I’ve written before about the worrisome gap between the American people and foreign policy elites (see e.g. here and here). Whereas most Americans believe that the U.S. military exists chiefly to defend the United States and its economic and security interests, the intelligentsia is committed to a broader set of objectives, including defending the security of others, shaping the international system, and advancing the cause of democracy and human rights. These slightly differing impulses often worked hand in hand. A large and active U.S. military that was focused mostly on U.S. security and prosperity typically helped others.
But that wasn’t always the case. And military interventions initiated with lukewarm public support (e.g. Somalia 1993), or sold on phony pretenses (e.g. Iraq 2003), eventually subjected the men and women responsible for these debacles to closer scrutiny. As I explain over at The National Interest:
Trump exploited the gap between the elites and the public at large with ruthless efficiency on his path to the GOP nomination, and then in his general election win over Hillary Clinton. As president, his rhetoric has continued to shine the light on the public vs. elite divide, though his actions have largely conformed with the primacist consensus.
Increasingly, however, we see not merely a disconnect between the public and elites, but also among different age groups within the American electorate. And the age cohort most skeptical of American global leadership, at least as it has been practiced for the last several decades, is the Millennial Generation, those men and women born between 1981 and 1996. These individuals did not arrive at their views because of Donald Trump; a majority of voters under 45 voted for Hillary Clinton.
Earlier this week, Cato hosted a policy forum exploring the generational divide and centering on a new report by the Chicago Council on Global Affairs. The event featured three of the authors of this report: the Chicago Council’s Dina Smeltz, Cato Senior Fellow and GMU Professor Trevor Thrall, and William Ruger of the Charles Koch Institute, and also included a lively and wide‐ranging discussion.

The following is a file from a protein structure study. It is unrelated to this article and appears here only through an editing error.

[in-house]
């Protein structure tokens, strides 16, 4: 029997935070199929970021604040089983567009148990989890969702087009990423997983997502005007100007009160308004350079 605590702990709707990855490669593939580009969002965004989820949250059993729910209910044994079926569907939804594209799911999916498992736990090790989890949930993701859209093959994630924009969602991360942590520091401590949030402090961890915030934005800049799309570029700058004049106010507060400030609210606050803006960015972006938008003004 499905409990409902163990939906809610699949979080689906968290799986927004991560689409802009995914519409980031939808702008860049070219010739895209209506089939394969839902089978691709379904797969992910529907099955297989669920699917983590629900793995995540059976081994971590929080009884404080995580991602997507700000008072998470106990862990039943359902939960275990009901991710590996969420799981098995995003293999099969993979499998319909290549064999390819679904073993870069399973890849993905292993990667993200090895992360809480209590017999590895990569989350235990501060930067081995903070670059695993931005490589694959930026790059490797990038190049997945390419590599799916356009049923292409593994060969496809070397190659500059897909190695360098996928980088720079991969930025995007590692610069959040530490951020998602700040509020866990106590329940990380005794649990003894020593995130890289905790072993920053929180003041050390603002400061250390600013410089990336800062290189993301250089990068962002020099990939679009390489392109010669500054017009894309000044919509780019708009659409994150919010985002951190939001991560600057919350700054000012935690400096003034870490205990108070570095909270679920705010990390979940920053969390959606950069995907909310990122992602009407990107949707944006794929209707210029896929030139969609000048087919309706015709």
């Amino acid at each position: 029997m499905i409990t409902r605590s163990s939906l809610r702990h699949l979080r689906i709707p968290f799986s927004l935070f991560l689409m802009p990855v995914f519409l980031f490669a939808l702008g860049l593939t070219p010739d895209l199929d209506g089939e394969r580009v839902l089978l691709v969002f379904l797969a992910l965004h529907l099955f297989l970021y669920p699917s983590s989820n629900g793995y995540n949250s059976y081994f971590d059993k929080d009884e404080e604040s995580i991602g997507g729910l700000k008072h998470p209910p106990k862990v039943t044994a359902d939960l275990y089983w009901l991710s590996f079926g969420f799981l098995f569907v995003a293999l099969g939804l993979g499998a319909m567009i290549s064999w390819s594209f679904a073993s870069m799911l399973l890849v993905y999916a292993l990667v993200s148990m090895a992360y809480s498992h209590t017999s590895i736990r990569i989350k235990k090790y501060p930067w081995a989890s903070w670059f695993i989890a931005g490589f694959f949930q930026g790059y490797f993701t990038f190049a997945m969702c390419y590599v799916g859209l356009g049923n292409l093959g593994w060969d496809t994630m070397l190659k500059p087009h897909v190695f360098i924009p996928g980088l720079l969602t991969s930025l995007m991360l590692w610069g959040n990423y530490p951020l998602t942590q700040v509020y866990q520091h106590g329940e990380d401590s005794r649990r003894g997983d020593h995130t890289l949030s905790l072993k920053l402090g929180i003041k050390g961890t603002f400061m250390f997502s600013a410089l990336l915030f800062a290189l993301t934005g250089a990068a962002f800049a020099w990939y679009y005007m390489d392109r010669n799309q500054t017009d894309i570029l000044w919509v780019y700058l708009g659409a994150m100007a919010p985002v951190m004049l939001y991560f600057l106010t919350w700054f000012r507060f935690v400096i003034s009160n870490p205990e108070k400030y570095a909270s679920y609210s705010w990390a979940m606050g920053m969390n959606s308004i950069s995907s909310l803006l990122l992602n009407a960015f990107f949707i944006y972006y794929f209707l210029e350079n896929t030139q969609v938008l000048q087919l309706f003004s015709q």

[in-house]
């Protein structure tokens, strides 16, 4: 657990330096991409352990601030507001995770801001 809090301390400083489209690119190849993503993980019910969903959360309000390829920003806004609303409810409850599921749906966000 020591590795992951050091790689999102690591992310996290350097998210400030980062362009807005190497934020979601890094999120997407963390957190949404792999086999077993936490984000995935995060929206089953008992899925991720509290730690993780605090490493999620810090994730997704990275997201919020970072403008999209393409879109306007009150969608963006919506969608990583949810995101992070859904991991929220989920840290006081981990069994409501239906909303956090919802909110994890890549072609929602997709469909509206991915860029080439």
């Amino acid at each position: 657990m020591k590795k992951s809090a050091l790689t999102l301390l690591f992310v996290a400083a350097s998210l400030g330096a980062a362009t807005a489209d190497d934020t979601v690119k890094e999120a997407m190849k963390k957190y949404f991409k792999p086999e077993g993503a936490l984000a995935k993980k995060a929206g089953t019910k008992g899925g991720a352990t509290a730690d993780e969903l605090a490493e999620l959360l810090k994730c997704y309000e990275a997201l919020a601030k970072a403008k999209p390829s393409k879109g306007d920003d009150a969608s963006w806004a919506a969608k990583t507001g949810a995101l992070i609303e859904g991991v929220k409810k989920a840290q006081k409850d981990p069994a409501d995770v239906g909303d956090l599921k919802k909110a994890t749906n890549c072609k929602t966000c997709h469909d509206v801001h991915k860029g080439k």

Going back to 1947, the Chicago Council has asked Americans “Do you think it will be best for the future of the country if we take an active part in world affairs or if we stay out of world affairs?” The percentage of those answering “active part” has averaged in the high 60s/low 70s.
When one separates respondents by their age cohorts, however, the generational divide becomes clear. The Silent Generation, those men and women born between 1928 and 1945, are most supportive of an active role (78 percent in the latest survey). Baby Boomers (born between 1946 and 1964) are slightly less supportive (72 percent), and Generation X (1965−1980) less “active” still (62 percent). Barely a majority of Millennials (51 percent) embrace the “active” over “stay out” approach.
But, as I explained in my introductory remarks, and then expanded upon at TNI, Millennials don’t want to disengage from the world – rather, they want to engage differently:
they appear to be in relative agreement with older Americans regarding the need to share global leadership with others. Additionally, Millennials are somewhat more supportive of free trade, and have more positive attitudes toward the effects of globalization upon the U.S. economy, than men and women born in earlier eras.
In that sense, we should consider moving beyond euphemistic terms such as global leadership and global engagement, and cast the generational divide as one between hawkish engagement and militarism versus generally peaceful engagement through commerce and cultural exchange (i.e. leading by example).
And, once the Millennial generation is firmly in control, we might see U.S. leadership practiced less through costly and counterproductive wars, and more through mutually beneficial trade and diplomacy.